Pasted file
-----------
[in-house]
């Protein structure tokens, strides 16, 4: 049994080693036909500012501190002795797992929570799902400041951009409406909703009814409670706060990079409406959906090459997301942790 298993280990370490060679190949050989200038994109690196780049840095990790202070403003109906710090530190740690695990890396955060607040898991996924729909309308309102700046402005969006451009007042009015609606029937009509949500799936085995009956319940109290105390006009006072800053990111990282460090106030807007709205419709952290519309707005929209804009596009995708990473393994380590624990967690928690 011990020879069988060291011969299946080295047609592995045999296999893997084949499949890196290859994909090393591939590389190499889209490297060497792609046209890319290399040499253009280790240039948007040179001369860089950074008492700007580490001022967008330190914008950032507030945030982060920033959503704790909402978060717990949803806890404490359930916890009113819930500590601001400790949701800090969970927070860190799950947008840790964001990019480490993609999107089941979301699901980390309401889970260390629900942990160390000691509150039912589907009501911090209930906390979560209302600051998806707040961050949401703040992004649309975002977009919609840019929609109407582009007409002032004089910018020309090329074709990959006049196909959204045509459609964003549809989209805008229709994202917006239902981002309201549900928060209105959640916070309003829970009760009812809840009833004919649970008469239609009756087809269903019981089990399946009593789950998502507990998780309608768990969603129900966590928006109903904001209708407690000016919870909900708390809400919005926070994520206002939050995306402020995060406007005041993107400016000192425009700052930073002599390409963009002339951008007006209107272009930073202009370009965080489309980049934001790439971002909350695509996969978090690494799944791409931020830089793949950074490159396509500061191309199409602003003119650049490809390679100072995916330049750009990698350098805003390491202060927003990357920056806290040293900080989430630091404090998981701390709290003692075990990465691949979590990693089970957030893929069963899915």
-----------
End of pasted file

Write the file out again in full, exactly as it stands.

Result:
[in-house]
């Protein structure tokens, strides 16, 4: 049994080693036909500012501190002795797992929570799902400041951009409406909703009814409670706060990079409406959906090459997301942790 298993280990370490060679190949050989200038994109690196780049840095990790202070403003109906710090530190740690695990890396955060607040898991996924729909309308309102700046402005969006451009007042009015609606029937009509949500799936085995009956319940109290105390006009006072800053990111990282460090106030807007709205419709952290519309707005929209804009596009995708990473393994380590624990967690928690 011990020879069988060291011969299946080295047609592995045999296999893997084949499949890196290859994909090393591939590389190499889209490297060497792609046209890319290399040499253009280790240039948007040179001369860089950074008492700007580490001022967008330190914008950032507030945030982060920033959503704790909402978060717990949803806890404490359930916890009113819930500590601001400790949701800090969970927070860190799950947008840790964001990019480490993609999107089941979301699901980390309401889970260390629900942990160390000691509150039912589907009501911090209930906390979560209302600051998806707040961050949401703040992004649309975002977009919609840019929609109407582009007409002032004089910018020309090329074709990959006049196909959204045509459609964003549809989209805008229709994202917006239902981002309201549900928060209105959640916070309003829970009760009812809840009833004919649970008469239609009756087809269903019981089990399946009593789950998502507990998780309608768990969603129900966590928006109903904001209708407690000016919870909900708390809400919005926070994520206002939050995306402020995060406007005041993107400016000192425009700052930073002599390409963009002339951008007006209107272009930073202009370009965080489309980049934001790439971002909350695509996969978090690494799944791409931020830089793949950074490159396509500061191309199409602003003119650049490809390679100072995916330049750009990698350098805003390491202060927003990357920056806290040293900080989430630091404090998981701390709290003692075990990465691949979590990693089970957030893929069963899915």